Though the Mormon Church has officially disowned the fundamentalists, the FLDS trace their lineage all the way back to founding Prophet Joseph Smith. John Y. Barlow (whose last name is claimed still today by many of his descendants) was the first leader of the FLDS, until his death in 1949. He was succeeded by a series of men; more recent was "Uncle Rulon" Jeffs, who died in 2002 and was famously succeeded as Prophet by his son Warren.After crisscrossing the country to evade police, and ultimately landing himself on the FBS's 10 Most Wanted list, Warren Jeffs was captured in Las Vegas in 2006. He had 78 wives at the time of his arrest—a third of them under the age of 17. In 2011, Jeffs was successfully convicted on two counts of felony child sexual assault for the rapes of just two of his child brides, ages 12 and 15. Yet, despite that fact that he is currently serving a sentence of life plus 20 years from state prison in Palestine, Texas, Jeffs continues to control the cult from behind bars, using his loyal brother Lyle Jeffs as a proxy and mouthpiece.In the years since his arrest, "Uncle Warren" has issued new rules from jail. Easily the most disturbing is that physical contact between a man and his wives is utterly prohibited, and physical intimacy––meaning sex––is expressly prohibited. In current-day FLDS, a woman can only become pregnant by one of the 15 "seed bearers" appointed by Warren to carry out their worthy bloodlines. According to court documents filed by Lyle Jeffs' former wife as part of a divorce case, "It is the husband's responsibility to hold the hands of their wives while the seed bearer 'spreads his seed. In layman terms, the husband is required to sit in the room while the chosen seed bearer, or a couple of them, rape his wife or wives."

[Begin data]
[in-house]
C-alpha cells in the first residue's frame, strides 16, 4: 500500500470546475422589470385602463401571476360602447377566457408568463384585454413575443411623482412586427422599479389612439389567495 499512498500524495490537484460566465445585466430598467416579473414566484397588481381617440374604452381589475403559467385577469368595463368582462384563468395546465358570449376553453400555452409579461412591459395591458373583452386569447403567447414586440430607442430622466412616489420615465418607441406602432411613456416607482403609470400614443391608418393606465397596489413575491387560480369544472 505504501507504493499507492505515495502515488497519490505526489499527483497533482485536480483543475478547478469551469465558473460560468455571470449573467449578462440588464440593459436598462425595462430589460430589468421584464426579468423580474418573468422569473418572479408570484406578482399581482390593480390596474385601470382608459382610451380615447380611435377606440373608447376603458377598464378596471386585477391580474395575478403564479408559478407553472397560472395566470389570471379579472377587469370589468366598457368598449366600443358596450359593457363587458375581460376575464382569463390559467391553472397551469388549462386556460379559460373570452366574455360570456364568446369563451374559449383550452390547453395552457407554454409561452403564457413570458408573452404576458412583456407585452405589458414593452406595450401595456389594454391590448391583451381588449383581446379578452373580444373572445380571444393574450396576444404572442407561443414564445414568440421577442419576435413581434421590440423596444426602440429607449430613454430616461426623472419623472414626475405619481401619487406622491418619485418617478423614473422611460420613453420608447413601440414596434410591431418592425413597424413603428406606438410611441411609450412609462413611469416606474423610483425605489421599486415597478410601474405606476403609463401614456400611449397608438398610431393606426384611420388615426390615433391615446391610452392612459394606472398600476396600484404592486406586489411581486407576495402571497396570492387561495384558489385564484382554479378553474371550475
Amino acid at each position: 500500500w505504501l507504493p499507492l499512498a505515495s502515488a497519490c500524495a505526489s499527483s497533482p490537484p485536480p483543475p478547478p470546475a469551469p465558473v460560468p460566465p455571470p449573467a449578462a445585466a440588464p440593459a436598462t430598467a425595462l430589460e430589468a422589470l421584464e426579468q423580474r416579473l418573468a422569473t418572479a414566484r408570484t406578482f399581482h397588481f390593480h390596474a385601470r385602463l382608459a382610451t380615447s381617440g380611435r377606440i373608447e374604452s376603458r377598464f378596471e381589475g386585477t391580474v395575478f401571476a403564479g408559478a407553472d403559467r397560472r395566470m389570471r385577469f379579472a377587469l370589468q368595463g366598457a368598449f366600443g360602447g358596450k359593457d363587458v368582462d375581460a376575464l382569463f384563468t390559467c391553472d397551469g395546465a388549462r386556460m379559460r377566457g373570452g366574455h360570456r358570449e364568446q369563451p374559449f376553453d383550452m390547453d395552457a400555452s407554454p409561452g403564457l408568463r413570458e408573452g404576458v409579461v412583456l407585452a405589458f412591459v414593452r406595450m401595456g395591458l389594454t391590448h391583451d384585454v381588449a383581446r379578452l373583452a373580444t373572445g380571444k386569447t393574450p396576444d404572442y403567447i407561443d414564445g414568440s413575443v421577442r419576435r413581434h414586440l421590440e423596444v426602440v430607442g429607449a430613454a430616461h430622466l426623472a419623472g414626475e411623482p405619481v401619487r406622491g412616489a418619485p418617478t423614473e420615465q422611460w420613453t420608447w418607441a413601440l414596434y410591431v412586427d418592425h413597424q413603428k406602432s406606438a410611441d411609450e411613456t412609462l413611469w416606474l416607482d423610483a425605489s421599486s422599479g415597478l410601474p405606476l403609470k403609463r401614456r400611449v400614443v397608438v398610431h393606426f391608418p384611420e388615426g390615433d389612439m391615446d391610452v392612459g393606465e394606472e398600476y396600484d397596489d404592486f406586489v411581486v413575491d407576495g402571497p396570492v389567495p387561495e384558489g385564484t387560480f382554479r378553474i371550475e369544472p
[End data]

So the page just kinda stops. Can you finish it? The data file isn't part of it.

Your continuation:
Inside the Holm Sunday School Building in Hildale, Utah, rows of folding tables were laden with iced sugar cookies in every color and shape. Other tables offered an array of crafting supplies: paper and paste, glitter, pipe cleaners, and all manner of kid-friendly art supplies for DIY ornament making. There was also a booth set up and staffed by volunteers from Premier Pediatrics, a southern Utah-based healthcare provider for mothers and children. Though not as exciting as a dense puff of cinnamon divinity, their presence was a blessing for these young families, whose healthcare and medical needs are flagrantly ignored inside the FLDS, as Carolyn Jessop details in her memoir Escape.Onstage, dressed as Santa, ex-FLDS volunteer Clinton Holm (whose family owns the building) posed for pictures and handed out stockings filled with handmade toys and small candies to the hundreds of children who had been brought by their mothers for their first-ever Christmas celebration. For the kids, the lavishing of such kindness was literally unbelievable. "This is my very first doll!" said one little girl, shocked by the free toy. All of these women and children had left the FLDS within the past four or five years, some as recently as just a few months ago. For many, it was the first large, purely social gathering they had ever attended.